By Alex Morris
March 30, 2020
On March 18th, as the reality of the coronavirus crisis was becoming painfully apparent to Americans, the Idaho legislature was turning its attention to healthcare concerns of another kind: making sure that women were denied access to abortion at some nebulous future date. Across the country, state legislatures had gone into recess, heeding the social distancing advice of medical professionals. Not Idaho. For at least an hour on the floor of the House, there was vigorous debate over Senate Bill 1385, a so-called “trigger law” that would immediately criminalize abortion in the state if Roe v. Wade were overturned or a constitutional amendment gave states the right to criminalize it themselves. Under the law, performing an abortion would be a felony, except in instances of officially-reported rape or incest, or to save the life of the mother. “Everyone needs to face the consequences of their own personal choices,” Representative Megan Blanksma said in her closing debate, just before the bill passed 49-18 and made its way to Governor Brad Little’s desk to be signed, which it was last Tuesday.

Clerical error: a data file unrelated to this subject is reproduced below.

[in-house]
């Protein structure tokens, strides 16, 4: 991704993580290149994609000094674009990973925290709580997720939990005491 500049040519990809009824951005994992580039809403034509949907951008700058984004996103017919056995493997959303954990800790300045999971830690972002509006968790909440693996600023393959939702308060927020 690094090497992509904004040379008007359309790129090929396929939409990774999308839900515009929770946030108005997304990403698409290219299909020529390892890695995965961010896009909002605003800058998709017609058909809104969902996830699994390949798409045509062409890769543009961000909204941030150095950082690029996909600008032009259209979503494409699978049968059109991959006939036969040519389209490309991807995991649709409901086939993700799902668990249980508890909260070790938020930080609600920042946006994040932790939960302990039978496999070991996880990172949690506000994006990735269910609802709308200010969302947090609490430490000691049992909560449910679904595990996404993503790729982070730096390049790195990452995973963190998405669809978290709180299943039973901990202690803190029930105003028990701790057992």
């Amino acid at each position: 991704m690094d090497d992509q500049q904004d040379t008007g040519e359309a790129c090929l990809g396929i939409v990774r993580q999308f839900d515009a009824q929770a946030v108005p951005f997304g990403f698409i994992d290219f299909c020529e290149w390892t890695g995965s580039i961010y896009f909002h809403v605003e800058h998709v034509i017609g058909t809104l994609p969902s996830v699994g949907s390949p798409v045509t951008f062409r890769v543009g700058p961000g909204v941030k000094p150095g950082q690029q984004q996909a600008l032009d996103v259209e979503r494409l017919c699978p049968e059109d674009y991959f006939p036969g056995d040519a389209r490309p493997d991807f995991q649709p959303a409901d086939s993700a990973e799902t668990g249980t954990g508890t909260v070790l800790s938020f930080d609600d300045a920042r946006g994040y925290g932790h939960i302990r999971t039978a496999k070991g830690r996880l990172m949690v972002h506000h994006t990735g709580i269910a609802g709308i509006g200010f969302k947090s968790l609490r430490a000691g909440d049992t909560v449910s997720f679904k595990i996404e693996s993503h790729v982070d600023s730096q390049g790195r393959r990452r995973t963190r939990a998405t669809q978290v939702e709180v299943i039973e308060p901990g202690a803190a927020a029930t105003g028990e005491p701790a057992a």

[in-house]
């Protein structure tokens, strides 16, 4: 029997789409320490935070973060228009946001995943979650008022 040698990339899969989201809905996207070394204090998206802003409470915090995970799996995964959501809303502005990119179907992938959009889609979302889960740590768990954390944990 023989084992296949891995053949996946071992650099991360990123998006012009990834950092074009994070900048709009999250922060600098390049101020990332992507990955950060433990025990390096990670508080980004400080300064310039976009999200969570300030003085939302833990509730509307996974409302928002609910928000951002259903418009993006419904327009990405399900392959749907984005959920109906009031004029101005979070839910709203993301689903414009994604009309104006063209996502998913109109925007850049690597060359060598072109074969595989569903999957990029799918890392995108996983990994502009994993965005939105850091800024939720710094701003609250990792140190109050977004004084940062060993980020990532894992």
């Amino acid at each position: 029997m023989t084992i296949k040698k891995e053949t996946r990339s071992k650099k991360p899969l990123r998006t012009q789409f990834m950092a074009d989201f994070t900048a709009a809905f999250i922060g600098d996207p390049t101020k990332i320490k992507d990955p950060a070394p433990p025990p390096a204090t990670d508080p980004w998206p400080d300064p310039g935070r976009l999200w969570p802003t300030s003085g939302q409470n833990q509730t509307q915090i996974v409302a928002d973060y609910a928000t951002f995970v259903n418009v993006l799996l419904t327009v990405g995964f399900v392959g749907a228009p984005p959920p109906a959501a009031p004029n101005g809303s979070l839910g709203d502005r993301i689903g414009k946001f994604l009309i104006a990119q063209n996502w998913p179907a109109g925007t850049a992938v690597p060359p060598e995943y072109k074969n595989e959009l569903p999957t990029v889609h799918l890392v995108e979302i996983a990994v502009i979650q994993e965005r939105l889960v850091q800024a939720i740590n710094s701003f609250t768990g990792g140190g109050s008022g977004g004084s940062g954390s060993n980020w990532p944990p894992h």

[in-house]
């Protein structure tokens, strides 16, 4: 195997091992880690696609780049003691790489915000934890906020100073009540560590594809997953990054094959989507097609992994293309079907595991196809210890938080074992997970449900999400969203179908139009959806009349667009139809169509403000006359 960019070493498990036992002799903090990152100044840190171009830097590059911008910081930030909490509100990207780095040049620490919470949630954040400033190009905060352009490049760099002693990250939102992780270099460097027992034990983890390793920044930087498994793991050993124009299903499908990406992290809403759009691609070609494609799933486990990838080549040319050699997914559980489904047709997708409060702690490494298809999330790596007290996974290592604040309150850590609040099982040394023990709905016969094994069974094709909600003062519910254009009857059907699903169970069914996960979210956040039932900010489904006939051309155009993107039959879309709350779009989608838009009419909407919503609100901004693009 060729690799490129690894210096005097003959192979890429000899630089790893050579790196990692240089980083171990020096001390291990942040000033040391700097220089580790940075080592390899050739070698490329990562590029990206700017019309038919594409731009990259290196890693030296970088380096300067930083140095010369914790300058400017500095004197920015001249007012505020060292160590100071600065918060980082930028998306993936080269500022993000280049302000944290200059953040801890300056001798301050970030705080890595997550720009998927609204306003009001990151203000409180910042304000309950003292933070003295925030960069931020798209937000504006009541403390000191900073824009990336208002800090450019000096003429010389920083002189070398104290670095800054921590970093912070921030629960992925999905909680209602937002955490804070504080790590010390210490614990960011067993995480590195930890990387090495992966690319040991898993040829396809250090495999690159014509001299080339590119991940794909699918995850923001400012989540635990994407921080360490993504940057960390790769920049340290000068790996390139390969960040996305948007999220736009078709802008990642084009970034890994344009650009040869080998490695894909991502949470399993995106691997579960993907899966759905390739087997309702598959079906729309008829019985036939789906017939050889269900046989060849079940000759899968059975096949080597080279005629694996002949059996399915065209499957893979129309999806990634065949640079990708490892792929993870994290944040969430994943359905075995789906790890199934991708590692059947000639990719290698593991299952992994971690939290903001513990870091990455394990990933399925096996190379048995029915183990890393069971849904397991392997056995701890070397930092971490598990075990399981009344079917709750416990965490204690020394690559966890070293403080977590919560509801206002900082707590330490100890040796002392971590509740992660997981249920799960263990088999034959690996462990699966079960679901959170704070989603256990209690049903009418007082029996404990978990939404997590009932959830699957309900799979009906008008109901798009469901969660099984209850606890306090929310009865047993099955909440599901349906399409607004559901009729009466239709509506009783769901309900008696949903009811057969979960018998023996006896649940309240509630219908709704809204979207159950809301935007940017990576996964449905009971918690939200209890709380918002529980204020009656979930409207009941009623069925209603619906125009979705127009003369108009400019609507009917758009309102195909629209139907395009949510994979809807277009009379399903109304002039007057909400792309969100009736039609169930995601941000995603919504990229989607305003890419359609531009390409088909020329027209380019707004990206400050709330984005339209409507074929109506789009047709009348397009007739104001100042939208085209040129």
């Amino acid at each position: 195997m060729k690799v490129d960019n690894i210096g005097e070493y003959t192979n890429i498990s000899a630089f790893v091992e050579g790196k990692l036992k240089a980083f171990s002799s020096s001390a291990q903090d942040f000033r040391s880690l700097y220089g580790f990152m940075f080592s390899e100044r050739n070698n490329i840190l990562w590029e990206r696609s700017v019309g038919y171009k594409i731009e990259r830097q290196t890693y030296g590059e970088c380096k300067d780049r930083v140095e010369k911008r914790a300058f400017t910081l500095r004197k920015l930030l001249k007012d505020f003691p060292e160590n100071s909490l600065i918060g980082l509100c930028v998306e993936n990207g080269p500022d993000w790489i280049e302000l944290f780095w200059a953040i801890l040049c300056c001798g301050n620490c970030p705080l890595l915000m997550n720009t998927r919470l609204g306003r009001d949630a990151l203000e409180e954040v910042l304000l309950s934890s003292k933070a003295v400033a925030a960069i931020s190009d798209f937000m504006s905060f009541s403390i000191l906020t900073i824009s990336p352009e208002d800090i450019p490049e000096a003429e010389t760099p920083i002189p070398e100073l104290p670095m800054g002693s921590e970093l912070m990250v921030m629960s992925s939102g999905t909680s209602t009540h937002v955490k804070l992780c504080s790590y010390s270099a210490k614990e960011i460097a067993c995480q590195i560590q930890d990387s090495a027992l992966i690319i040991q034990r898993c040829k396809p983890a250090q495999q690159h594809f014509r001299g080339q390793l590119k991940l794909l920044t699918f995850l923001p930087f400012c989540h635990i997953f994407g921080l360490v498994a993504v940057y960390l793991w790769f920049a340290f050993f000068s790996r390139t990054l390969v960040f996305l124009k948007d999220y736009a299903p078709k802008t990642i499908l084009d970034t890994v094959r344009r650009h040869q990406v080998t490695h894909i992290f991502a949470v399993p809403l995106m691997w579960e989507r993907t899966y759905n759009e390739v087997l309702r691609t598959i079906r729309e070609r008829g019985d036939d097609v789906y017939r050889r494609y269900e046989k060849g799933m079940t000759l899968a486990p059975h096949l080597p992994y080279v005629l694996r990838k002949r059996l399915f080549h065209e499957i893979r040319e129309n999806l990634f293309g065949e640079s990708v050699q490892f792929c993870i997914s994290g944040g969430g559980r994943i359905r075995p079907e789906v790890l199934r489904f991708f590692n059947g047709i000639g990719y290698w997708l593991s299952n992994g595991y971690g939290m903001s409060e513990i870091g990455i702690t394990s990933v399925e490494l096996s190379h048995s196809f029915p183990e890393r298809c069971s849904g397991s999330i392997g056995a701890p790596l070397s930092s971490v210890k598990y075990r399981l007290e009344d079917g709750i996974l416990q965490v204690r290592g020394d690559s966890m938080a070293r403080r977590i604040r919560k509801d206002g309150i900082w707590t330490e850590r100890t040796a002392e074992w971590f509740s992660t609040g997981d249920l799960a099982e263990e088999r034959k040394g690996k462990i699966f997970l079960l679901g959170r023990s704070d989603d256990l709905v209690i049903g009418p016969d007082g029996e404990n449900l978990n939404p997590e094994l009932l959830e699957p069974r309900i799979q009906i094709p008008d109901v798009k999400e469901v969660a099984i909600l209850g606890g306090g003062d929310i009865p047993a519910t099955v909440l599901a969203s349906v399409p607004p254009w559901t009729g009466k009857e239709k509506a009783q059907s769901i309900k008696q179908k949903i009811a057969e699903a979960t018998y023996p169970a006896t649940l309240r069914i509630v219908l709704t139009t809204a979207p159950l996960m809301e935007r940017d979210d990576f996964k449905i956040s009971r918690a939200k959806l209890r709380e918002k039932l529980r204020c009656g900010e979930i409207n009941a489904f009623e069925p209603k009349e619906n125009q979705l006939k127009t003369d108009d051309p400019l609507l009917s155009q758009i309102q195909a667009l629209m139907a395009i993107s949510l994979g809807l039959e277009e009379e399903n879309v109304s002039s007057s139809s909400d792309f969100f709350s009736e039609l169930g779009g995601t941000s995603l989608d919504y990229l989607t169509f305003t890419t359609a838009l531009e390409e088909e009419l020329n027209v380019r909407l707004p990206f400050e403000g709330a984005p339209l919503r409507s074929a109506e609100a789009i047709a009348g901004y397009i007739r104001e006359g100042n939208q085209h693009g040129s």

“Stay Home and Have the Baby”
Texas and Ohio have ordered a stop to abortions, saying they’re not essential medical services. Other states will follow. Right-wing forces are using the pandemic as a pretext to crack down dramatically on abortion rights. We can’t let them.
By Jenny Brown
Texas and Ohio have ordered a stop to abortions, saying they’re not essential medical services, while state officials in Mississippi and Maryland are edging that direction. Their coronavirus prevention program is “Stay home and have the baby.”
The states argued that equipment such as masks used for surgical abortions could be used for care of COVID-19 patients. And they claim if anything goes wrong emergency services would be needed, exaggerating the risk of a safe procedure.
Texas and Ohio Include Abortion as Medical Procedures That Must Be Delayed
The moves by the states set off a new front in the political fight over abortion during the coronavirus pandemic.
by Sabrina Tavernise
Published March 23, 2020
Texas and Ohio have included abortions among the nonessential surgeries and medical procedures that they are requiring to be delayed, setting off a new front in the fight over abortion rights in the middle of the coronavirus pandemic in the United States.
Both states said they were trying to preserve extremely precious protective equipment for health care workers and to make space for a potential flood of coronavirus patients.